Narrator: This is Science Today. One of the major causes of death in young children in developing parts of the world is diarrhea. So, a team of researchers at the University of California, Davis, modified goat's milk to produce an antimicrobial protein called lysozyme in the hopes of speeding up recovery and saving lives. Animal science expert James Murray led the study.
Murray: Lysozyme is an enzyme which actually digests bacteria, so it destroys certain kinds of bacteria by digesting the outer cell wall that holds them together.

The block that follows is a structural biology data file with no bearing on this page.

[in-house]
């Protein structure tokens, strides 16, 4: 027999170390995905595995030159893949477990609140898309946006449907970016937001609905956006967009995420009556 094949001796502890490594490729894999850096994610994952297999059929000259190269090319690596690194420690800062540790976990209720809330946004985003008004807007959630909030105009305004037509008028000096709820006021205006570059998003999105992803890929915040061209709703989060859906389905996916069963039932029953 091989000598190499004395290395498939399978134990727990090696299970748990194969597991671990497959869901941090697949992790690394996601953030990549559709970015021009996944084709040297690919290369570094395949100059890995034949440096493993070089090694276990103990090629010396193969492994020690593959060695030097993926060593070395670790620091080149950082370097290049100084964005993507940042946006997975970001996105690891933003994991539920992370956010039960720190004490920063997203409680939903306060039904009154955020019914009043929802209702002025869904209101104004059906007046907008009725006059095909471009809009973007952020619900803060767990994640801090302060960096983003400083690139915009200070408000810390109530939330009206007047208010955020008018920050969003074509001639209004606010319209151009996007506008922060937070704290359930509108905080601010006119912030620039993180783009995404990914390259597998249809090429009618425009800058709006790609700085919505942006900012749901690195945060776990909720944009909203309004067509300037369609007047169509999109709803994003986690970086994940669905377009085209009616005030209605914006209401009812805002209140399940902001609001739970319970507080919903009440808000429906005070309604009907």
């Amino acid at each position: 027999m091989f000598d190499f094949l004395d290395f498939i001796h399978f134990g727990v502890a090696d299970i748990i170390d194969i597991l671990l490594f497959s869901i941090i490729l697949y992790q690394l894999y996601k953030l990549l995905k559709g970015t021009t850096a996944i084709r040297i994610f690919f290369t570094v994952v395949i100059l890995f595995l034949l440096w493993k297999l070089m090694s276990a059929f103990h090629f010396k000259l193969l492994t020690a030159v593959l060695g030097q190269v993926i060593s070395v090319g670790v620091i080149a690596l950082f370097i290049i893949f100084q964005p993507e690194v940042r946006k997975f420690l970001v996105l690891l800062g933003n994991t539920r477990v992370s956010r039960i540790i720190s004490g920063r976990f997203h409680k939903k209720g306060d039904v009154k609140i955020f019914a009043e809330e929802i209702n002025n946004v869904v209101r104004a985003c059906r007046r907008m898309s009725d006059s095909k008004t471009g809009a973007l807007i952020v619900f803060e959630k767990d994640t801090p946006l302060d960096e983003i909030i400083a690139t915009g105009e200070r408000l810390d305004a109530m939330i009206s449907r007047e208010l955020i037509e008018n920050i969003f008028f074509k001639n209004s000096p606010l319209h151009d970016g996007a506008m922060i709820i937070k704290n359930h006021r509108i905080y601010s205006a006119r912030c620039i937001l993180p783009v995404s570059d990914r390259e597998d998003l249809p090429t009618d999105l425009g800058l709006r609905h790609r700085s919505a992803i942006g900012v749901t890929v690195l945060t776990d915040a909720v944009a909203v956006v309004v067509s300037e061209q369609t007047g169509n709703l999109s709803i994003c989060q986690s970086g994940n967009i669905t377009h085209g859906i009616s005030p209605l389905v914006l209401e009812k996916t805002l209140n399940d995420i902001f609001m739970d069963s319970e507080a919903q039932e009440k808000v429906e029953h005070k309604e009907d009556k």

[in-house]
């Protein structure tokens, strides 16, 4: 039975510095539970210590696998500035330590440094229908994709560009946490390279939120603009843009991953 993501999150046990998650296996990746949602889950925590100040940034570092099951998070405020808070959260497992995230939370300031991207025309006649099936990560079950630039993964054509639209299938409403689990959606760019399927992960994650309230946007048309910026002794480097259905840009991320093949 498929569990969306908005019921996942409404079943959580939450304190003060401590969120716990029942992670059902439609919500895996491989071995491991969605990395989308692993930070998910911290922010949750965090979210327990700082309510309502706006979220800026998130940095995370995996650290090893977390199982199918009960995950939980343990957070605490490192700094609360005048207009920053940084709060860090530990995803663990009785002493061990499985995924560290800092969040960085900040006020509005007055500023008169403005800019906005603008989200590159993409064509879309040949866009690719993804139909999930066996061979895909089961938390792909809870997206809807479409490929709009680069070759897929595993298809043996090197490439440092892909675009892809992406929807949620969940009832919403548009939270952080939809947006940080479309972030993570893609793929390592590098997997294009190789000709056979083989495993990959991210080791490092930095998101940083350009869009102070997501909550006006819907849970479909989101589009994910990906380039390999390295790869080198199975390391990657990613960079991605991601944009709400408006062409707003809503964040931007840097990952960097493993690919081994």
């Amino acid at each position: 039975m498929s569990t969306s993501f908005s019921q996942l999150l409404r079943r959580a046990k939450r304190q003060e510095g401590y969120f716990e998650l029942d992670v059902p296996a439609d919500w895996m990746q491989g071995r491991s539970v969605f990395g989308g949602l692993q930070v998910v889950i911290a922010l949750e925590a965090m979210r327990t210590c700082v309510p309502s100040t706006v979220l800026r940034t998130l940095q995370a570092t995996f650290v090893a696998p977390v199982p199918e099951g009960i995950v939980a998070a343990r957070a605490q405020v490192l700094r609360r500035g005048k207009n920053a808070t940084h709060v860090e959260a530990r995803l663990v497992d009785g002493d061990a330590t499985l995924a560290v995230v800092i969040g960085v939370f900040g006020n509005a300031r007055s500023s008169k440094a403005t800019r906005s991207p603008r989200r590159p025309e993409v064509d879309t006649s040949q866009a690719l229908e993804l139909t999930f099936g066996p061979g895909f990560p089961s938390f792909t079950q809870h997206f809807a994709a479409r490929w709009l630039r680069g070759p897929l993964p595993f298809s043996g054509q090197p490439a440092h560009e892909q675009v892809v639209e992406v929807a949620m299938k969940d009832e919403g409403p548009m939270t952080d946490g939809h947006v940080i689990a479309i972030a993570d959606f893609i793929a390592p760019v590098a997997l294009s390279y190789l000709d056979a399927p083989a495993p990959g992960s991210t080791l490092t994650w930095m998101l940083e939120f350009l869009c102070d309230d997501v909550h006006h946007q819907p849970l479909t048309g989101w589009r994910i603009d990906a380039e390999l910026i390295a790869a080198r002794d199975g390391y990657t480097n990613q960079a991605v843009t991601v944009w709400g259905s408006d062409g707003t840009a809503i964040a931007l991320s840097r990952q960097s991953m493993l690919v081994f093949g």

Narrator: Murray explains that lysozyme is found in human breast milk.
Murray: And so we've now tried to put that protein into milk of ruminants so that it would be available then to young children in the world who are suffering things like debilitating diarrhea.
Narrator: The team has conducted safety tests with the milk by feeding it to young pigs and kid goats, but Murray says the next step is conducting human clinical trials with partner universities in Brazil, where childhood diarrhea is a problem. For Science Today, I'm Larissa Branin.